Bayer says rugby was crucially different for its values; playing vigorously on the field and joining the opponents after to share.
"The kids used to get really wide-eyed when we'd tell them we were going to have a burger with the other team after the game."
Bayer likes the way rugby lets all the students get a run.
"All of them have an opportunity to run the ball, tackle and different things and they are not pigeon holed and stuck into being linemen in gridiron, or if they play basketball they might get cut because they are too short or fat. In rugby there is a position for every sized kid."
Two years ago a girl told Bayer they wanted rugby and he told her if she got enough signatures he'd find them a coach. Four hours later he had 45 names from a school of 110 girls.
Bayer found a coach; PJ.
"That was kind of cool, to see the alumni coming back and while he is still going through college."
Then there is that link with New Zealand, something Bayer says is "almost indescribable how important it has become to the programme."
As well as using money raised from the annual Shield game, the school has been able to meet the All Black Sevens, talk and swap shirts. They meet New Zealanders, Fijians, Samoans, Tongans and some odd Australians or two.
"It's awesome for them to learn more about the world."
It's not a one way thing. Hyde go to the Embassy's annual shield barbeque. A player's mother went with them last week and told Bayer that she was blown away by the experience.
He told her that he was proud to have taken the players there, for the impact they had on "the kiwis".
"You've got to understand how much of an impact these kids are having on the embassy folk," he said.
"These guys do much to dispel wrong notions of African-Americans."
Current Ambassador Roy Ferguson said it was a priceless opportunity for them, noting that this year Congress Democrat majority whip leader James E Clyburn and the entire board of US Rugby came along.
"(Clyburn) had never seen a game of rugby in his life but he was very impressed because he had heard through his staff what a difference this game and the discipline it had bought to the lives of these inner city guys," Ferguson said.
The congressmen spoke to the Hyde boys at the embassy.
"That was particularly moving. He basically said to these young guys, look you can be anything you want to be if you just set your mind on it in this country. ‘Look at me, I am the most senior African-American in Congress' and he has become a real friend of New Zealand."
Ferguson said it was hard to convey how tough an environment Hyde was in.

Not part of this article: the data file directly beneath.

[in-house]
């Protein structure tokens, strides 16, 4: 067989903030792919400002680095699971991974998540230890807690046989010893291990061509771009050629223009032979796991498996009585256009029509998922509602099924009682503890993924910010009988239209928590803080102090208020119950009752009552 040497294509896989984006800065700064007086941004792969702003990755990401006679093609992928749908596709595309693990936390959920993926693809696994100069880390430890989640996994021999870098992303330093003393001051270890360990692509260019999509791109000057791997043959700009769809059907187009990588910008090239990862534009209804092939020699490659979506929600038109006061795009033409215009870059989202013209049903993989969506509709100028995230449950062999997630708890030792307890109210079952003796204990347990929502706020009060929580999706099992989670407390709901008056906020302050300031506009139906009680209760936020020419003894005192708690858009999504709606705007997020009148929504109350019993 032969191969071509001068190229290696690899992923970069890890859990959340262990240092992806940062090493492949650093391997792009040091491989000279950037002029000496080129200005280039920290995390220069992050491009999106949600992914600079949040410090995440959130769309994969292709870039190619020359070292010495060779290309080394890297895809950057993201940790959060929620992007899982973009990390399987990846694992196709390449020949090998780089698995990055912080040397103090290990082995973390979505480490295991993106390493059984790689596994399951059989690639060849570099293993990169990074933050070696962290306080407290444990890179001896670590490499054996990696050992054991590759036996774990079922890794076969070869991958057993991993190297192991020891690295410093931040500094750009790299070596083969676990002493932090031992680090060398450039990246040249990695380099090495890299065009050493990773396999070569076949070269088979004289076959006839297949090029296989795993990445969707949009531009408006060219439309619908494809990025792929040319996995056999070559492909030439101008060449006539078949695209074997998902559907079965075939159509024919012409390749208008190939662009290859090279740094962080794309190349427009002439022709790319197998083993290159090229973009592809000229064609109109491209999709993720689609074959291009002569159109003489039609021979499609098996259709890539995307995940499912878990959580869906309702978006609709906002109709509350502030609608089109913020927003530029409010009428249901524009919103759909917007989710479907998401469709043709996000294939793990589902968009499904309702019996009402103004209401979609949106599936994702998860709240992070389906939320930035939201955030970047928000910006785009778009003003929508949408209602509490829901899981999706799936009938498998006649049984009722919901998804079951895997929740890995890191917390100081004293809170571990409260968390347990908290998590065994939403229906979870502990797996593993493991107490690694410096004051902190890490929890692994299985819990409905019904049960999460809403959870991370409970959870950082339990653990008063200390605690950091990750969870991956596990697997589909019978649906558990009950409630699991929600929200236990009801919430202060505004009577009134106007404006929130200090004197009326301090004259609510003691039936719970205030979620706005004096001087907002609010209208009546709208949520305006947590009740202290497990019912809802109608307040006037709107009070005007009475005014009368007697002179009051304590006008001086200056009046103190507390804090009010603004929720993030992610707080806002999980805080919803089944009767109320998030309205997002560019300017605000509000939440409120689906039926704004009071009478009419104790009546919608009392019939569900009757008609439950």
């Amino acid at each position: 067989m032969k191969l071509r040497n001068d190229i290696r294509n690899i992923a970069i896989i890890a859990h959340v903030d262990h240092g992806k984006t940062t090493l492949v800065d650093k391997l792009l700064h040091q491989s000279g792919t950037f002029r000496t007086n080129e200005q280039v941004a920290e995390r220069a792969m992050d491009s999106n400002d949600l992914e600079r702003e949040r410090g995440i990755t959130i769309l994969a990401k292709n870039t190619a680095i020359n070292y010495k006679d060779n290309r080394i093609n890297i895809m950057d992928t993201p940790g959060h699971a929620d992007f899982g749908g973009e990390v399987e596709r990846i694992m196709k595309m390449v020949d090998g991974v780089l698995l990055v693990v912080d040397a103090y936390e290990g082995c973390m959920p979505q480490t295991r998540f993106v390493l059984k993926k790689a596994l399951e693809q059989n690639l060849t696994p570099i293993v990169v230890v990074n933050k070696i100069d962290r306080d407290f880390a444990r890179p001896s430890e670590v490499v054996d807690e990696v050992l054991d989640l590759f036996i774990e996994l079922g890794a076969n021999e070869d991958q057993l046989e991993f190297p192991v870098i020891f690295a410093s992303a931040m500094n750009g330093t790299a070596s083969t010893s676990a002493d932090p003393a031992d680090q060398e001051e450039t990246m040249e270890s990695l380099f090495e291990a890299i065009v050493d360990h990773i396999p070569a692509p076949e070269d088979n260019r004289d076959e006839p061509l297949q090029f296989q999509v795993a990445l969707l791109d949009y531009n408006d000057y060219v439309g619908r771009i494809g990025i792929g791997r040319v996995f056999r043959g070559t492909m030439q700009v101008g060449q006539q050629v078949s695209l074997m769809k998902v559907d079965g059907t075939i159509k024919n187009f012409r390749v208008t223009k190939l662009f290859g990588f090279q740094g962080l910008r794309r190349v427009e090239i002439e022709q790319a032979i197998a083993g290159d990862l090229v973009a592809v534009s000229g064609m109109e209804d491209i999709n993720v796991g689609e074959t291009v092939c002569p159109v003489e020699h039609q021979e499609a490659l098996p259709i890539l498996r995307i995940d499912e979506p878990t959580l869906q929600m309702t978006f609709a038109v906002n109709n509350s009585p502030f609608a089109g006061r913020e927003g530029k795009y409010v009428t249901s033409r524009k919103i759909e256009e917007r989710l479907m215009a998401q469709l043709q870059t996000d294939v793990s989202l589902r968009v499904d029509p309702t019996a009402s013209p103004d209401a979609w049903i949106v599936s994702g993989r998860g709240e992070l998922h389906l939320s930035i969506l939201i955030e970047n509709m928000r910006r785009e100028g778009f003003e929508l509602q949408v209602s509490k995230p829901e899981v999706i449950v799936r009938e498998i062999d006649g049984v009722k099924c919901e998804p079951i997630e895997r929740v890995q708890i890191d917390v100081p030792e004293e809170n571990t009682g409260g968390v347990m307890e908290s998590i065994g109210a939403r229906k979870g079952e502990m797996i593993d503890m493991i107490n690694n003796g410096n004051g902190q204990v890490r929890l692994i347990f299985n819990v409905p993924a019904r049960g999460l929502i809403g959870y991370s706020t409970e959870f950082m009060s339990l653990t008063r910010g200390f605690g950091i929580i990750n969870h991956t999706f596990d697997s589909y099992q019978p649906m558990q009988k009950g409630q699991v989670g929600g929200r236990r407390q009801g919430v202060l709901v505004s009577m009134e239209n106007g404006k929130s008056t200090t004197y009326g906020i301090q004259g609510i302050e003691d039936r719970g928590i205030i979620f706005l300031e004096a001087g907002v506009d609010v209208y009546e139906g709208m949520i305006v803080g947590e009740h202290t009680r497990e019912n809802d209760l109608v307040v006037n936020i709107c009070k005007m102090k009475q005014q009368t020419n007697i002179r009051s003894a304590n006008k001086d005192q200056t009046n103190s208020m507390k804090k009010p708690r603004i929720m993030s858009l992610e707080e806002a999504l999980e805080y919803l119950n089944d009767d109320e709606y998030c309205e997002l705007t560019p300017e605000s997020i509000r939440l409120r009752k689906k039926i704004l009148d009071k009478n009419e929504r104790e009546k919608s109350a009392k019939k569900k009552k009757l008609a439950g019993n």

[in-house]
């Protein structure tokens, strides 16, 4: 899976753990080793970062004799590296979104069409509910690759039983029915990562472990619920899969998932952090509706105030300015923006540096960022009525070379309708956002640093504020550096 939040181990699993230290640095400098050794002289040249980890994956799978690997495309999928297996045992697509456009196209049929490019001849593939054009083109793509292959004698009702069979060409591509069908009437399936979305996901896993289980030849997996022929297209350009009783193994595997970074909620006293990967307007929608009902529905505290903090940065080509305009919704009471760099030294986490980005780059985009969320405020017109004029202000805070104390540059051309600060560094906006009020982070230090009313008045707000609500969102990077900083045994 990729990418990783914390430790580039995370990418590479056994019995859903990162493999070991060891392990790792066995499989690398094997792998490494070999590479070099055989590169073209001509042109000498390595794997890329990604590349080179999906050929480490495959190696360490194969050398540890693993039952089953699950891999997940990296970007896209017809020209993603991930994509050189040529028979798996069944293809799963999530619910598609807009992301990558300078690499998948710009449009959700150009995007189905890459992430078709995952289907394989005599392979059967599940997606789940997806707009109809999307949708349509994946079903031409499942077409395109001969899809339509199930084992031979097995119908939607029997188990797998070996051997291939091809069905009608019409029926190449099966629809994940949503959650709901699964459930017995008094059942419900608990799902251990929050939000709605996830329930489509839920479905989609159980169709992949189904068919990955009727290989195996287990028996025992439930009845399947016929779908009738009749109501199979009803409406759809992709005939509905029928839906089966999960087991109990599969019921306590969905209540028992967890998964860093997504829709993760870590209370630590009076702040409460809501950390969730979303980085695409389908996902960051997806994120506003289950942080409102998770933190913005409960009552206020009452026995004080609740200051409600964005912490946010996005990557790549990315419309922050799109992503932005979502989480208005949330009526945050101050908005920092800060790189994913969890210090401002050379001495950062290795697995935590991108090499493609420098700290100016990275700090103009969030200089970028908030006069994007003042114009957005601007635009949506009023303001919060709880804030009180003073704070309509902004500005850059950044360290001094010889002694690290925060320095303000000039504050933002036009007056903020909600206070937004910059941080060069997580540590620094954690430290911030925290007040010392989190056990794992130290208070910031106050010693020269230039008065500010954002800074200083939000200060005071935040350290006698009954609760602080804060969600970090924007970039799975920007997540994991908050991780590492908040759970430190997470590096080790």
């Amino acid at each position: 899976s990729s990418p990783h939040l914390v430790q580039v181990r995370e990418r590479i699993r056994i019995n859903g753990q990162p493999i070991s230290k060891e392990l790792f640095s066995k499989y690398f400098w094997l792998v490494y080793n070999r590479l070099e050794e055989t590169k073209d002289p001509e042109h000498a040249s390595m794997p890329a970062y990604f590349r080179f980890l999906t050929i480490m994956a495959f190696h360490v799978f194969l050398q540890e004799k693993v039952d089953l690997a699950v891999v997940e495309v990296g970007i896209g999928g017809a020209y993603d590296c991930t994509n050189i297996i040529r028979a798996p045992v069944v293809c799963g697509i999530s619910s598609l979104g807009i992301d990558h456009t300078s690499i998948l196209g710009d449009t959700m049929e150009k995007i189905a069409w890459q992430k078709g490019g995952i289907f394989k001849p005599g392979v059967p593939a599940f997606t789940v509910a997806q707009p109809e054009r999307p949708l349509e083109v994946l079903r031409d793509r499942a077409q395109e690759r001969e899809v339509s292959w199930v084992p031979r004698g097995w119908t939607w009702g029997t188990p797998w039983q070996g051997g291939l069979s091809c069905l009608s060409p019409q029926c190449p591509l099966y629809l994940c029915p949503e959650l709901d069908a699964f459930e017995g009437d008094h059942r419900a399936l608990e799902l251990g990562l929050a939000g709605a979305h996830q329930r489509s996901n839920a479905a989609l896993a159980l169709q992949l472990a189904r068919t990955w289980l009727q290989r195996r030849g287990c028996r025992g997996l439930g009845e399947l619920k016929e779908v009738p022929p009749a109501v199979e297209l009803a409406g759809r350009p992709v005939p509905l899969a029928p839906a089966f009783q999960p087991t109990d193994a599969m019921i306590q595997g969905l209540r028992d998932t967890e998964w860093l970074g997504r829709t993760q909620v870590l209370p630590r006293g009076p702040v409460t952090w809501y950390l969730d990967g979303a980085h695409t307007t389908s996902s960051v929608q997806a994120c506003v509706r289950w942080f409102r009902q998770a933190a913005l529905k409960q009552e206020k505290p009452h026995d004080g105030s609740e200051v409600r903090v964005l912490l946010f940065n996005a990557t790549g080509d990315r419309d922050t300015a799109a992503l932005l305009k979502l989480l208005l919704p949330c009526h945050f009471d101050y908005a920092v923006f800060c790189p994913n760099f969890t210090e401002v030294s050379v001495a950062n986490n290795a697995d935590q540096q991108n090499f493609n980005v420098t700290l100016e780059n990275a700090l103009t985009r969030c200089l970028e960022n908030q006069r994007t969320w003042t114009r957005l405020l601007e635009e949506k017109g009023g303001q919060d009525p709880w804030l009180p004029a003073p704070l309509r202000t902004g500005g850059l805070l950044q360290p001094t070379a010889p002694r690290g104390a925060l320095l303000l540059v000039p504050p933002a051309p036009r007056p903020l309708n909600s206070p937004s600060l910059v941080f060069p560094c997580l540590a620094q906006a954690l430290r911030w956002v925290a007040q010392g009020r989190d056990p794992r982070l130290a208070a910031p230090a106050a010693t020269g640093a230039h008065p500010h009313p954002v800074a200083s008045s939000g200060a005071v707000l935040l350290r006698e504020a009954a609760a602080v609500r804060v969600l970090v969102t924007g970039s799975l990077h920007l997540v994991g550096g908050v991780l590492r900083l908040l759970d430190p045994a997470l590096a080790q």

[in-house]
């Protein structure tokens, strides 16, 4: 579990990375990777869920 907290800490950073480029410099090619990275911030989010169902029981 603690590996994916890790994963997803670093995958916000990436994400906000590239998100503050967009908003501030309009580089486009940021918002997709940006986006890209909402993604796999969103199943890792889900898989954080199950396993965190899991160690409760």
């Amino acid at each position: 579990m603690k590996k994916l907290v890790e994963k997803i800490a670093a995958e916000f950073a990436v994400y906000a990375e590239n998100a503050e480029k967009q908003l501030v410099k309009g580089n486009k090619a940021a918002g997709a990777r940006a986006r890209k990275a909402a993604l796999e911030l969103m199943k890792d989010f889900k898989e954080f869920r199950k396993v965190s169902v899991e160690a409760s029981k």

The cost of the shield function did raise questions about value for taxpayers, Ferguson said while noting the contacts and attention it was gaining.
"I think it conveys the sort of image of New Zealand that I feel comfortable with, a country that does care about other people and does want to do its bit to assist in what ever way it can."
Woods started the Shield in 1996, wanting to leverage off what he calls the most successful sports team in world sport history.
"Americans appreciate that...
"It is an opportunity to promote us, promote rugby for our own national self interest and to introduce those special characteristics to the United States."
They did not get Wellington's permission: "I am not sure where we cobbled the seed money from, we will draw a veil over it."
He was hard headed as well, wanting to use rugby for New Zealand's gain.
"You are always looking out for some competitive advantage that you've got as a country in the capital of the world's only super-power to advance your interests. This in a modest way, but I think a quite effective way, is one of them."
It would not have worked without Bayer.
"Somebody who devotes himself to that kind of endeavour is a great man."
Bayer's rugby heroes include Christian Cullen and Lomu. Students are a little more up to date.
"They love Tana Umaga, I think it's a hair thing."
Salim Lancaster likes Dan Carter and admires Joe Rokocoko.
Bayer thinks deeply over this; has rugby saved lives?
"It has definitely saved some kids in terms of their decisions where their lives make take them."
Without rugby, many students would have given up.
PJ was one.
"He has often said the only thing that has kept me in this building was the game."
Life and value began to make sense, in the frame work of being in the team.
"Rugby is merely a vehicle to teach them values...."
In a first, the New York Times put a rugby scrum picture on its print front-page over the headline "A rugby scrum, knocking down barriers".
The New York Times said the school loved the international atmosphere and quoted a school senior, Mathew Brown, providing the ultimate seal of approval, saying, "Those Samoans are ballers," he said of one New Zealand player of Samoan playing the shield.
"While diplomats and representatives from USA Rugby sipped cocktails and mingled, the Hyde players escaped the formalities and gathered outside," the Times' Will Bardenwerper wrote. "One of them found a rugby ball. Before long, he was teaching youngsters how to play on the moonlit lawn."
- © Fairfax NZ News